On being a writer.

So being a writer is a really bloody lonely existence. You spend hours, days, weeks just sat looking at a screen tap-tap-tapping away with your own thoughts and moods driving you crazy. You write down a bunch of stuff you imagined happened, and then wonder: did that happen?

And then you spend the rest of the time wondering if the thing that happened should’ve happened, and if indeed, something else should’ve happened that would fit in better with the other thing that happened, and then you wonder again: what happened?

Being a writer is a very fine balance between living in this world and living out of this world. Oftentimes the two can’t really meet up, because when they do it bursts the bubble of the world you were in – and that can have terrible consequences. I don’t know off-hand how terrible you think that can be – but, for example, you could be there writing an exotically, heart-pounding love scene and the plumber calls to tell you the what-ya-mathing in the boiler at so-and-so property is bust and what to do about it, and you answer as you do, and then when you return to the love-making on screen and in scene, the sizzle has sozzled and you find yourself all out of sorts.

And this is the other difficulty in being a writer, because the ability to write is so bloody fragile I often wonder how anything at all gets written. It takes absolutely even-less-than-you-would-ever-think-possible to break the writing spell. And I think it is a spell, because when the magic of writing comes upon you, you just pour out so many words and pages upon pages of stuff that you feel so alive and on fire it makes your brain sing. Like really sing; really, really sing so loudly and so expansively that sometimes you think you may just well explode with the happiness of it all.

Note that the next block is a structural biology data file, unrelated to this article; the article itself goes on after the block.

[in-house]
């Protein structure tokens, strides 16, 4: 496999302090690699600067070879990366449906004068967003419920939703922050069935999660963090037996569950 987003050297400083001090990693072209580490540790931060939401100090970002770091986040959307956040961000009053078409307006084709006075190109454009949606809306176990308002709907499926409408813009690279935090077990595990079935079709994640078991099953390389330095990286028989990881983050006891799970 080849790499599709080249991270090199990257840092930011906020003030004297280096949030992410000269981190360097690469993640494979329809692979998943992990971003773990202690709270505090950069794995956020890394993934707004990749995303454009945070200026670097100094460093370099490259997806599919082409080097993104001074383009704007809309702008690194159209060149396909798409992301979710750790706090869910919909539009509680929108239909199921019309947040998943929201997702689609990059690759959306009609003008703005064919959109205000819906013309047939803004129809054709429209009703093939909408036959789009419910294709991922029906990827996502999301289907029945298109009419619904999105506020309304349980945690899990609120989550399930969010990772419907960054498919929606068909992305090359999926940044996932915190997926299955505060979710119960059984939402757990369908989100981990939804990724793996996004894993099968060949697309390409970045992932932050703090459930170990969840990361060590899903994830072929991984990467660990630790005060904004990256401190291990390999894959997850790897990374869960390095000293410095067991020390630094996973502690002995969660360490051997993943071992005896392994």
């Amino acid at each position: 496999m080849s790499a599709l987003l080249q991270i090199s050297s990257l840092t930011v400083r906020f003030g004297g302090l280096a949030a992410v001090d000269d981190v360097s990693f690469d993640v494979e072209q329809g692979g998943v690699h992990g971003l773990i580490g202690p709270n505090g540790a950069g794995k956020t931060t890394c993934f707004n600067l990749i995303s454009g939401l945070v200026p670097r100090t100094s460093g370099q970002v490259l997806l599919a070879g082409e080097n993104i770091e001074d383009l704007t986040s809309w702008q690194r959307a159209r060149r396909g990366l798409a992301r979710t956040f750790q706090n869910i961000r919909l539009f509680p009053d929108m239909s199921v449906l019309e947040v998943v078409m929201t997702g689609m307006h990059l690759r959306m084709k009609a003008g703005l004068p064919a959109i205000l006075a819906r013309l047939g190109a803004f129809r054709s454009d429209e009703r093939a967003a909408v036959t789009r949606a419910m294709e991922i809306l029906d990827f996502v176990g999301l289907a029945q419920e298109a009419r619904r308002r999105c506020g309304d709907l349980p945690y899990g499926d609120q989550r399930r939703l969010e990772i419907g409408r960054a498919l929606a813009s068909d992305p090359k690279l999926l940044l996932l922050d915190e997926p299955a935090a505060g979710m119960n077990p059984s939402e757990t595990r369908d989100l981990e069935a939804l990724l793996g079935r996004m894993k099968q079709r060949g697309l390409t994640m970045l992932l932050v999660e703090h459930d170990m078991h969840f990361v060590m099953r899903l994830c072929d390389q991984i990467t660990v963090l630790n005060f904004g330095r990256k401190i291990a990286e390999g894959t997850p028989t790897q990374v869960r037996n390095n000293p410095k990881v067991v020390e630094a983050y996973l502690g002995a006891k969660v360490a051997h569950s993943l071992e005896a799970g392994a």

And then the fucking phone buzzes. Or the doorbell rings. Or the neighbour starts his saxophone practice and you’re all out of kilter again and you’re trying to get your buzz on, but it’s buzzed off.

Being a writer is a very fraught and anxious existence interspersed with what I can only describe as the happiest and most in-tune-with-yourself moments you will ever experience. And when you’re in the flow, or if you’ve ever known the flow, you long to return. You long to tappity-tap as though your fingers may fall off or grow numb with such tapping excitement.

Being a writer involves a constant sense of yearning, a longingness to be what you hope to be, to find that place of ‘flow’ where the words trip over themselves and onto the page and reach out to a reader who will nod and say “Yes!”

Being a writer means you always long for a reader, for a reader to read the words you have written. And, I guess, it’s enormously selfish. Because not only do you want the reader to read, but you also want them to react; to read and react.

And so in being a writer and true to my selfish streak I’m going to ask you to react in the comments below, or else to read more of my stuff – you can preview my debut novel Eternal Forever for free on Amazon.


    1. Sam

      You are kind, well the journey has started – the novel is out there. Apparently, people are expecting more…I guess I need to start writing again 🙂

  1. { in·deed·a·bly }

    Well done Sam, you nailed it. That feel of being in the zone, where the words just flow effortlessly from your brain to the screen.

    Best of luck with the novel! I have enjoyed reading your blog posts over the years, you have a gift for spinning a good yarn.

  2. Barbara Howe

    Or your partner sticks his head in your hideaway because he just has to share the new joke he read on facebook.
    Just found your blog, will read more of it.
    Good luck with Eternal Forever, and with staying in the flow.

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